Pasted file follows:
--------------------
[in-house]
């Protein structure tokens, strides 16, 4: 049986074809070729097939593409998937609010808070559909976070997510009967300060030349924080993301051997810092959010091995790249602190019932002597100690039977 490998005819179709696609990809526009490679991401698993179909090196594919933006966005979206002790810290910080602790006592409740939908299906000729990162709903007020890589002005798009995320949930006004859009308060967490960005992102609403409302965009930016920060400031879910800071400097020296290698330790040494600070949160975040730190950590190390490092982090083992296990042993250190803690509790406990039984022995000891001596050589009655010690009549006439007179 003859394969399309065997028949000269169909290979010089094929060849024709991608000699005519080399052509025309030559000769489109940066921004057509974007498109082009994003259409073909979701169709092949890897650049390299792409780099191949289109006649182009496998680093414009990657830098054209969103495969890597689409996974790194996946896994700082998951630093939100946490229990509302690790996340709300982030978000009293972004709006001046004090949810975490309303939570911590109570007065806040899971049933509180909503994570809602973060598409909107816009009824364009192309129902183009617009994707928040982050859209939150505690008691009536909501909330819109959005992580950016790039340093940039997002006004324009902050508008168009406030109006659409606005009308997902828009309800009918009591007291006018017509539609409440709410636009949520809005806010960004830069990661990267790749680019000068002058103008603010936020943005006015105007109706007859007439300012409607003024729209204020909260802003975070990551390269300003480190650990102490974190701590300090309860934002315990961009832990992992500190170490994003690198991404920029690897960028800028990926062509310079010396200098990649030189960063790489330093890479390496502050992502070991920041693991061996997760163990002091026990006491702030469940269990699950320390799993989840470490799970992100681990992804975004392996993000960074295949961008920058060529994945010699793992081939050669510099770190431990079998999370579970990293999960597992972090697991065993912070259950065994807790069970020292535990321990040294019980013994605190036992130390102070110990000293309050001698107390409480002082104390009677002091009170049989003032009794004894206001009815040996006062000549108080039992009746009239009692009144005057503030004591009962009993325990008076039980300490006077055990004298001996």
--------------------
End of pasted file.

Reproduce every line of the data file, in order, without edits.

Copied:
[in-house]
């Protein structure tokens, strides 16, 4: 049986074809070729097939593409998937609010808070559909976070997510009967300060030349924080993301051997810092959010091995790249602190019932002597100690039977 490998005819179709696609990809526009490679991401698993179909090196594919933006966005979206002790810290910080602790006592409740939908299906000729990162709903007020890589002005798009995320949930006004859009308060967490960005992102609403409302965009930016920060400031879910800071400097020296290698330790040494600070949160975040730190950590190390490092982090083992296990042993250190803690509790406990039984022995000891001596050589009655010690009549006439007179 003859394969399309065997028949000269169909290979010089094929060849024709991608000699005519080399052509025309030559000769489109940066921004057509974007498109082009994003259409073909979701169709092949890897650049390299792409780099191949289109006649182009496998680093414009990657830098054209969103495969890597689409996974790194996946896994700082998951630093939100946490229990509302690790996340709300982030978000009293972004709006001046004090949810975490309303939570911590109570007065806040899971049933509180909503994570809602973060598409909107816009009824364009192309129902183009617009994707928040982050859209939150505690008691009536909501909330819109959005992580950016790039340093940039997002006004324009902050508008168009406030109006659409606005009308997902828009309800009918009591007291006018017509539609409440709410636009949520809005806010960004830069990661990267790749680019000068002058103008603010936020943005006015105007109706007859007439300012409607003024729209204020909260802003975070990551390269300003480190650990102490974190701590300090309860934002315990961009832990992992500190170490994003690198991404920029690897960028800028990926062509310079010396200098990649030189960063790489330093890479390496502050992502070991920041693991061996997760163990002091026990006491702030469940269990699950320390799993989840470490799970992100681990992804975004392996993000960074295949961008920058060529994945010699793992081939050669510099770190431990079998999370579970990293999960597992972090697991065993912070259950065994807790069970020292535990321990040294019980013994605190036992130390102070110990000293309050001698107390409480002082104390009677002091009170049989003032009794004894206001009815040996006062000549108080039992009746009239009692009144005057503030004591009962009993325990008076039980300490006077055990004298001996």